Summer is coming and some schools are already wrapping up the school year, including my teen's high school. Parents of tweens and teens often feel a mix of relief, excitement and trepidation, all of which is understandable.
Whatever you're feeling, the articles below offer advice from the experts on having a great summer with your teens and tweens.
For helping your kid transition into summer:
The end of the school year might be harder on your kid than you think by KJ Dell'Antonia
"I love summer madly. I think most of us do. But some of us have to make our peace with whatever we’re leaving behind for that new season to start, and that’s not always easy. Our job as parents isn’t even to make it easier. It’s to provide space to allow it to happen, and, with an older child, to acknowledge it (without expecting things to change). We’re helping our children to grow out of something old and towards something new, and to learn to understand themselves better as they weather the constant transitions of life.
I’ve noticed that seems to involve being a punching bag more often than I’d consider ideal. I’ve also noticed that I’m much happier if I remind myself that I know what’s going on, and that I know this too shall pass."
For those who want to help their kids (especially high schoolers) make goals, form a plan, and have that plan actually get done:
Summer Plan: How to Light a Fire Under Your Teen by Erika Oppenheimer on Grown & Flown
The school year has ended and summer is upon us. It’s a wonderful time to relax and recharge before the next school year. But, it’s easy to watch as time slips away in a summer haze. Three months of break become two, two become one, and one becomes a matter of weeks, then days. If your student has summer goals—i.e. books to read, admissions essays to draft, practice tests to take—then the passage of time can become a stress-inducing pressure-cooker.
But, as a parent, it’s a tricky balance: while you don’t want to overstep or nag, you do want to empower your student to strategically use the summer months.
For those who are planning and trying not to cringe at their kids' ideas:
Summer Choices for Teens on Parenthetical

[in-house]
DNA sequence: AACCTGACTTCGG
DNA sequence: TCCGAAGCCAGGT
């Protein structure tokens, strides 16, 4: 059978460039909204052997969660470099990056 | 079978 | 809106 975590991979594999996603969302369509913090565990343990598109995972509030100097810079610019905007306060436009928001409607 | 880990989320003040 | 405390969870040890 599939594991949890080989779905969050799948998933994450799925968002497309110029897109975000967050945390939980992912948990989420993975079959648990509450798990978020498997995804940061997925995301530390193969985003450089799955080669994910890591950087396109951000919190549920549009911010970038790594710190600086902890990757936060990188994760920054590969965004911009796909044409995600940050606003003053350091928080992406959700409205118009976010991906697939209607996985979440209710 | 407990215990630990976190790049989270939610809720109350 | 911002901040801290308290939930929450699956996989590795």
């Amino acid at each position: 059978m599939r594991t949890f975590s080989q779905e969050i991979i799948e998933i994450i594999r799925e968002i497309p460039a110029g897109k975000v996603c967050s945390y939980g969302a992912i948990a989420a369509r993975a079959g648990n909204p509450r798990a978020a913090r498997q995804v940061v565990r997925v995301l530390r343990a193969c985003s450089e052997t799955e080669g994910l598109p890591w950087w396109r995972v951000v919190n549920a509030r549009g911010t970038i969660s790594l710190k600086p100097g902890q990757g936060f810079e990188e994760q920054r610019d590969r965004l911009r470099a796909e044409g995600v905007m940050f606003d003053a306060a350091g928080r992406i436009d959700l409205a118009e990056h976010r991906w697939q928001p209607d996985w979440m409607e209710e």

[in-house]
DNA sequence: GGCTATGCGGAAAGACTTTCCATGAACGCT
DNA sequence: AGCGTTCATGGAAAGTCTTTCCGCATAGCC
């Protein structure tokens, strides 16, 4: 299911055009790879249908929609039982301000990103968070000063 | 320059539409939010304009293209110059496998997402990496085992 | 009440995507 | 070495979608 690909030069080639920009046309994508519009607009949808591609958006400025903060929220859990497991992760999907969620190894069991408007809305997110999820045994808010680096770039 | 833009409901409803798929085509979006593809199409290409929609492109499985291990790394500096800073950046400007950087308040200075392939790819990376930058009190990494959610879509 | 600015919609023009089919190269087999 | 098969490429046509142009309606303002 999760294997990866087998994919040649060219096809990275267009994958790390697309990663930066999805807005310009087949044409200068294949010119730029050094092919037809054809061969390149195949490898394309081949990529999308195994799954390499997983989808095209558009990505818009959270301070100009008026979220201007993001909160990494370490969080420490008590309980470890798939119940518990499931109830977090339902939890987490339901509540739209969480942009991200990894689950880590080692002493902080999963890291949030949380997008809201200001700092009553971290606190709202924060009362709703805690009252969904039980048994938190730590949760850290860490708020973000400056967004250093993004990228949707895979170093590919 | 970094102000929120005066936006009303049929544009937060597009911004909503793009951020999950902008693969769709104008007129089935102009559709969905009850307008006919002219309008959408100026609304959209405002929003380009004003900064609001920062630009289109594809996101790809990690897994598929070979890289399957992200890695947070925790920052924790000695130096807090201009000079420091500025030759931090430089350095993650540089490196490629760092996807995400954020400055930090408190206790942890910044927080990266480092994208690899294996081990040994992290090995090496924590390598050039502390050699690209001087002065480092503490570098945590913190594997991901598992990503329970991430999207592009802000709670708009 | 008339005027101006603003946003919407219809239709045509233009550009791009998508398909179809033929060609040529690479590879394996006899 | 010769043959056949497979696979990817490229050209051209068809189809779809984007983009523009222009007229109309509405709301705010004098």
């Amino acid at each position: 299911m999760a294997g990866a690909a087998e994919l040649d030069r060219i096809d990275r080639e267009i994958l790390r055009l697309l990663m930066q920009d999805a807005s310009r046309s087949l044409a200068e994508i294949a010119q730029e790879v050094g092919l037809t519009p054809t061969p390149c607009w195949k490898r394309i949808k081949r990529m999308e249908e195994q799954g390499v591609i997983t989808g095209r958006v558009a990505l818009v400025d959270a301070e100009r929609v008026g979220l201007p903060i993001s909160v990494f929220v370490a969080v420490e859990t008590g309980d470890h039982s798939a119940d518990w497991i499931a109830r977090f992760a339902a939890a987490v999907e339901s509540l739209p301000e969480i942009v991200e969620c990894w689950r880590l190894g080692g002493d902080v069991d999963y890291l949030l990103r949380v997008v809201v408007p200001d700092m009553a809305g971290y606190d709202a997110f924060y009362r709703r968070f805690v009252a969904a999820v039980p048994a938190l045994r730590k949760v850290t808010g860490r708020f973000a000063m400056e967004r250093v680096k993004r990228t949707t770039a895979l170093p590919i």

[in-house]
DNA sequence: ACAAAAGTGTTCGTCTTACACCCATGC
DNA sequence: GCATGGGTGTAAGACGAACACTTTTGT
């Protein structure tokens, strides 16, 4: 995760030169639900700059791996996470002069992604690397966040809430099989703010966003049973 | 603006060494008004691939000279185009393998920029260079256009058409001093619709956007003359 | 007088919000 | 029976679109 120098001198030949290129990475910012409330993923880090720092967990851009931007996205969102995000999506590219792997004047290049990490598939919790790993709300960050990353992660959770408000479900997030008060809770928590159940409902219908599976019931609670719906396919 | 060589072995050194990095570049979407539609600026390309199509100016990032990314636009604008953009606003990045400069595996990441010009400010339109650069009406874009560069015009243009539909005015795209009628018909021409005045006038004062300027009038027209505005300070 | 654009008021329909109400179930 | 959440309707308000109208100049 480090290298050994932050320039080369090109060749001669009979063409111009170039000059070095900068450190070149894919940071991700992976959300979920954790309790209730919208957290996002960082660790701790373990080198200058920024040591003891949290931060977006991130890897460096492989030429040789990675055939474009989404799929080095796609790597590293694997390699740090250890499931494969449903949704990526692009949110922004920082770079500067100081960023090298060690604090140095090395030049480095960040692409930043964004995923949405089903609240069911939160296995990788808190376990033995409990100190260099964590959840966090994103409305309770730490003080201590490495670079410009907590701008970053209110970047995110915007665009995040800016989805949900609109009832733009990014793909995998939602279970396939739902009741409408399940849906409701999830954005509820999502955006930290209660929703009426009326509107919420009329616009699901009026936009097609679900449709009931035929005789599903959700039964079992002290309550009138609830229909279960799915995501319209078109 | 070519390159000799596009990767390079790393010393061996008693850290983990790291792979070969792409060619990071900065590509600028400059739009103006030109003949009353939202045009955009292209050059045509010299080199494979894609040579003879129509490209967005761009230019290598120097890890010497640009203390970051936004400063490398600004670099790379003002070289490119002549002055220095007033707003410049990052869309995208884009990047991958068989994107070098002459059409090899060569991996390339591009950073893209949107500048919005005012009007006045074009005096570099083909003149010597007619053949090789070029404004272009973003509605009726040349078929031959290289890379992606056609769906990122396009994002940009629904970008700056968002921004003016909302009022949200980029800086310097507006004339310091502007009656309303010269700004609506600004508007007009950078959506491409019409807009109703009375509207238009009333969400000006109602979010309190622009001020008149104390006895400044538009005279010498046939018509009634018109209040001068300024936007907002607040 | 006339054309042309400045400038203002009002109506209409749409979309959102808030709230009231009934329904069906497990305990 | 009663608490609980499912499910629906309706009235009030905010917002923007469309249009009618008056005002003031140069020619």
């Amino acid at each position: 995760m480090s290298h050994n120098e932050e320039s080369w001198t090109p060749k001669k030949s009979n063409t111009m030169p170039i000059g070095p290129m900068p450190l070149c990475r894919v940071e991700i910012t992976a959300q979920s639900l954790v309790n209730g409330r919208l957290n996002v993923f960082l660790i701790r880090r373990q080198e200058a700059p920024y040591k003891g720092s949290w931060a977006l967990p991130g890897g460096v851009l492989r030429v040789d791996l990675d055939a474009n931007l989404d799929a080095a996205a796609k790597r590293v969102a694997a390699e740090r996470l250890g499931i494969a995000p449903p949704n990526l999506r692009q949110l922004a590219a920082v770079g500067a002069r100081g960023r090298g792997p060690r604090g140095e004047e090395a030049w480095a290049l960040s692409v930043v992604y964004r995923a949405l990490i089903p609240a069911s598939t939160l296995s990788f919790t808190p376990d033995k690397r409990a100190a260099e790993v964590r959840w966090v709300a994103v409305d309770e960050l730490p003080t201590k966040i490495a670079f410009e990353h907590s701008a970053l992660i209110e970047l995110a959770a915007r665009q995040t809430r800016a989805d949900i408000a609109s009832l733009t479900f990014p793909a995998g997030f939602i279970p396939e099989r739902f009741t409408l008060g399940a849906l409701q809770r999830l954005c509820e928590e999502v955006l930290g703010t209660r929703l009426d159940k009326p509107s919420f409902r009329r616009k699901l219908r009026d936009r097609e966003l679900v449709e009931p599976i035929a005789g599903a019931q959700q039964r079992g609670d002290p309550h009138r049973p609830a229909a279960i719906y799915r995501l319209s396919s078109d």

"It’s important to start by discussing goals with your teen when planning for the summer. Perhaps your number one goal is that he or she completes a required community service project for school, while your teen is more interested in finding a job with a friend. Completing a goal clarification activity can help you both understand each other’s point of view, and then provide a place to begin a conversation about summer planning.
. . . .
Allow them to make mistakes. Even if you think your teen’s plan to take a summer job scooping ice cream with her best friend will put too much stress on that particular friendship, it’s important for your teen to have the opportunity to make these kinds of decisions. As long as your teen is not placed in any danger, and also understands the expectation to follow through on commitments, your teen can gain a tremendous amount of wisdom from unexpected consequences."
For helping your kid get valuable information and advice:
What Should Teenagers’ Summer Plans Include? Adult Mentors by Lisa Damour, Ph.D. in the New York Times
"Young teenagers who connect with empowering adults outside of their families — whether through volunteering, paid work, youth programs or religious communities — go on to be less reckless and enjoy higher levels of well-being. Even when previous levels of risk-taking and psychological health are taken into account, the association between early mentoring and later thriving persists.
Having a supportive relationship with an adult outside the family has also been tied to increased life-satisfaction among teenagers."
For those who are tempted to plan the whole summer down to the minute, you may want to consider this first:
Psychologists Recommend Children be Bored in the Summer by Olivia Goldhill on Quartz
"Your role as a parent is to prepare children to take their place in society. Being an adult means occupying yourself and filling up your leisure time in a way that will make you happy,” says Lyn Fry, a child psychologist in London with a focus on education. “If parents spend all their time filling up their child’s spare time, then the child’s never going to learn to do this for themselves.”
Fry is not the only one to point out the benefits of boredom. Dr. Teresa Belton, visiting fellow at the University of East Anglia with a focus on the connection between boredom and imagination, told the BBC that boredom is crucial for developing “internal stimulus,” which then allows true creativity."
For parents dreading having their home look like a tornado went through it:
Dealing with Messy Teenagers from Your Teen for Parents featuring Dr. John Duffy is a Chicago-based clinical psychologist, best-selling author of The Available Parent
"I think the difference between public and private areas of the home is particularly useful here. For private areas like bedrooms and, in some homes, basements or dens, a parent closing a door and ignoring the mess is the most viable solution—and the least likely to drive unnecessary conflict.
I also find that some of the messiest kids reach a tipping point after which they cannot handle their own dishes sitting in their room for even one more day. The caveat here is the degree of gross-ness. Mom and Dad are allowed to draw the line here."
Here's to a wonderful, fun-filled, educational, messy but not too messy summer for us all!
You May Also Like: Summer reading list for parents of teens and tweens
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